Photos via Myers Public Relations
Weird Brothers Coffee is saving up its coffee grounds and chaff for gardeners.
“Just bring your own bucket and scoop and help yourself!” the Herndon coffee shop posted on Instagram.
Weird Brothers Coffee is a disabled-veteran-owned, small-batch coffee roaster at 321 Sunset Park Drive that was started by two brothers.
Gardeners can use coffee grounds as fertilizer, help alter pH levels of the soil, deter pests and attract worms, according to CNET.
Woo hoo! @weirdbroscoffee is #sustainable! I need these for our hydrangeas! https://t.co/je4O928sHu
— Mayor Lisa Merkel (@MayorLisaMerkel) March 22, 2019
Photo via Weird Bros Coffee/Instagram
An environment-focused nonprofit has raked in funding for long-awaited community garden plots at Bruin Park.
The Fairfax County Park Authority Board approved a funding request from the Herndon Environmental Network (HEN) for $20,000 at its Nov. 14 meeting.
HEN will use the grant money to help develop 40 garden plots on the west side of the tennis courts at the park, which is located at 415 Van Buren Street. The plan also includes adding fencing to protect the plots and accessible trails, according to a county press release.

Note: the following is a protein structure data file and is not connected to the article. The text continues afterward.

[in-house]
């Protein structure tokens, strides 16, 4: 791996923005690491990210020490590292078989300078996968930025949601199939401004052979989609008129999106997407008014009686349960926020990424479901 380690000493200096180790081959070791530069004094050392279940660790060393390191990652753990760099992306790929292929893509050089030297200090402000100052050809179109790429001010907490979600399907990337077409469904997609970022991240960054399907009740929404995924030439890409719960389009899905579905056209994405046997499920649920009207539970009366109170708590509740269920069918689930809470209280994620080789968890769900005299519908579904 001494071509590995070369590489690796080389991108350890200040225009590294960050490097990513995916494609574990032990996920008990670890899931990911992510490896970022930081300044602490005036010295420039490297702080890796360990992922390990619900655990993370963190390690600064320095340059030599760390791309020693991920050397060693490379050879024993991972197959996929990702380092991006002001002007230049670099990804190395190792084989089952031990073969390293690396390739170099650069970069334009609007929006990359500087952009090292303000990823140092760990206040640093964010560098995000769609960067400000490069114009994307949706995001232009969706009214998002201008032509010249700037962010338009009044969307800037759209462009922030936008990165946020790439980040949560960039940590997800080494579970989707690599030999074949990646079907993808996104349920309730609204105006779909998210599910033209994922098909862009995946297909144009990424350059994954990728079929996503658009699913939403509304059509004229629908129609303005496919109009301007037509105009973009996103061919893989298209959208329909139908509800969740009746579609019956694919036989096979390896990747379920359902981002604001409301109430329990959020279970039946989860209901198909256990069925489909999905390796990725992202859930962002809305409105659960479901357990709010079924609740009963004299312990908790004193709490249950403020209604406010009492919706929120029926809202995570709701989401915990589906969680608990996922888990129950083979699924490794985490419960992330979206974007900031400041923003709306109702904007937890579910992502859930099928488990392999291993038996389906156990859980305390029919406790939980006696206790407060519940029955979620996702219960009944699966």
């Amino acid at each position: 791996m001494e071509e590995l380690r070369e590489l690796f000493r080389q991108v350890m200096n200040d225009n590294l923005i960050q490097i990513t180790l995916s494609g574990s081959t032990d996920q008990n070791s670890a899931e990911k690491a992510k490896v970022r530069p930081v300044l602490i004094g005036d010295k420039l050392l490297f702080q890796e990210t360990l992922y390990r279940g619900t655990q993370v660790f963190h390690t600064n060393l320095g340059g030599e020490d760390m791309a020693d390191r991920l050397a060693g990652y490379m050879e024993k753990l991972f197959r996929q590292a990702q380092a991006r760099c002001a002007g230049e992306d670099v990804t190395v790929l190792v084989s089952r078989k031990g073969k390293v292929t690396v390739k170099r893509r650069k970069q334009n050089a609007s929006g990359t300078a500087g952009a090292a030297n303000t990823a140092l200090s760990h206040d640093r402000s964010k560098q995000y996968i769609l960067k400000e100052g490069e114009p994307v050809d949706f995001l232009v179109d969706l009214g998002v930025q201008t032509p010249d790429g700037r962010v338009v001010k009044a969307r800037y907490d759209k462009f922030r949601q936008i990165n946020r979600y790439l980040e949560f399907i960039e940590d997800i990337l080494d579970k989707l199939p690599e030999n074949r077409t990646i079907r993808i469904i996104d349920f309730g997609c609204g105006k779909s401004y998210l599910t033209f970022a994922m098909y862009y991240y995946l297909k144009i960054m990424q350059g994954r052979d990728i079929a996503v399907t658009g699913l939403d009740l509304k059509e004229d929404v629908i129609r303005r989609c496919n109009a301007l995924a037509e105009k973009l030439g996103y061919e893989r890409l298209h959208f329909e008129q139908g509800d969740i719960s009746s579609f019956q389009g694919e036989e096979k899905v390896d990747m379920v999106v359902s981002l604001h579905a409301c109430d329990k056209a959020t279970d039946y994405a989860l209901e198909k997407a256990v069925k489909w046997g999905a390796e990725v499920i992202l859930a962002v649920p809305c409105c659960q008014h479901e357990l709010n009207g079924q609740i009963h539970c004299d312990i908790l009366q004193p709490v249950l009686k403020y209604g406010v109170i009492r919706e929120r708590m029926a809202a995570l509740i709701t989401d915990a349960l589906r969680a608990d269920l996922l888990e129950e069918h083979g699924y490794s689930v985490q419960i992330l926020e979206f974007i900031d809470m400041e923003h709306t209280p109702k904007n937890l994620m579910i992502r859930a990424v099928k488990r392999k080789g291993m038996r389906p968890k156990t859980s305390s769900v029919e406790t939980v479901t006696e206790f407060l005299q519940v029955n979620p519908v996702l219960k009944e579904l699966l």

The project’s budget totals $42,496.22 — a combination of the grant money with a $7,966.06 cash contribution and $14,530.16 of in-kind donations from HEN.
Plans for the community garden sprouted several years ago.
The Master Plan for Bruin Park was amended in January 2014 to allow for community garden plots. In April 2017, an agreement between HEN, the Town of Herndon — which owns the park — and the Park Authority authorized HEN to develop, manage and maintain community garden plots at the park, according to the press release.